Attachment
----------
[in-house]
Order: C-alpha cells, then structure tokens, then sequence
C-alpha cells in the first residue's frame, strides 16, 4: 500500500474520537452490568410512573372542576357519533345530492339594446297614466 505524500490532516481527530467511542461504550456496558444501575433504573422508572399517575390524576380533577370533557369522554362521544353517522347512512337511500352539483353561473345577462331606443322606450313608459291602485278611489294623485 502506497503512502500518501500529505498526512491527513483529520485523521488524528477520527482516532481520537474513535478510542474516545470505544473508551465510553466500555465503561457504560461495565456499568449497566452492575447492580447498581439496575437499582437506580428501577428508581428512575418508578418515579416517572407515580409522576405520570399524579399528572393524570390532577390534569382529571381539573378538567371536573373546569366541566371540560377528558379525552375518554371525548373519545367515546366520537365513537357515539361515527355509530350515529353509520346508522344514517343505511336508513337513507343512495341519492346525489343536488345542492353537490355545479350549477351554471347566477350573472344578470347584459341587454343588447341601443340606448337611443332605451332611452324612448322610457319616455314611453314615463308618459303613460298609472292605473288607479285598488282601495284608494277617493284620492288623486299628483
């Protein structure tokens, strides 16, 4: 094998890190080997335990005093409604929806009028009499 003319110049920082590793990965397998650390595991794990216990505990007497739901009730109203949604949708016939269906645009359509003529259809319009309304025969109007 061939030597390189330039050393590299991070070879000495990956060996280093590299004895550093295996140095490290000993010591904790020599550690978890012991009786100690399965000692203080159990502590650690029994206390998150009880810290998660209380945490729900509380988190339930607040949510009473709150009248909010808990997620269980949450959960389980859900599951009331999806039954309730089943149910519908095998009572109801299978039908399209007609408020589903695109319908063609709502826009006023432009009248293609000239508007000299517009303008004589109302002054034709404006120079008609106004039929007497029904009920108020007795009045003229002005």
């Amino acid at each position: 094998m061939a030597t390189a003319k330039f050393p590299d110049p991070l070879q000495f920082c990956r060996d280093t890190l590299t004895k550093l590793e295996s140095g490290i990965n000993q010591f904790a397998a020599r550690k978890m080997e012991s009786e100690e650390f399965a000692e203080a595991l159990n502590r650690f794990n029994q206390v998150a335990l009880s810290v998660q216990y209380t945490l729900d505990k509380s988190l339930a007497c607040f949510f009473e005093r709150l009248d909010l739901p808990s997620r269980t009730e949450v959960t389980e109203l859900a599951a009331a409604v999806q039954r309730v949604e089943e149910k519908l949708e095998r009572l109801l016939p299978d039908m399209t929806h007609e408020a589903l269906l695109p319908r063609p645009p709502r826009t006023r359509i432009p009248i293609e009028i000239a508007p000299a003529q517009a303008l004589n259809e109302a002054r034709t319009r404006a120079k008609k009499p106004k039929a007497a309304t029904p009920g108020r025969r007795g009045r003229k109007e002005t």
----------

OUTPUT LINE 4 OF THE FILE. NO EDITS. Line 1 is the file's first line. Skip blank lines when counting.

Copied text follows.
């Protein structure tokens, strides 16, 4: 094998890190080997335990005093409604929806009028009499 003319110049920082590793990965397998650390595991794990216990505990007497739901009730109203949604949708016939269906645009359509003529259809319009309304025969109007 061939030597390189330039050393590299991070070879000495990956060996280093590299004895550093295996140095490290000993010591904790020599550690978890012991009786100690399965000692203080159990502590650690029994206390998150009880810290998660209380945490729900509380988190339930607040949510009473709150009248909010808990997620269980949450959960389980859900599951009331999806039954309730089943149910519908095998009572109801299978039908399209007609408020589903695109319908063609709502826009006023432009009248293609000239508007000299517009303008004589109302002054034709404006120079008609106004039929007497029904009920108020007795009045003229002005």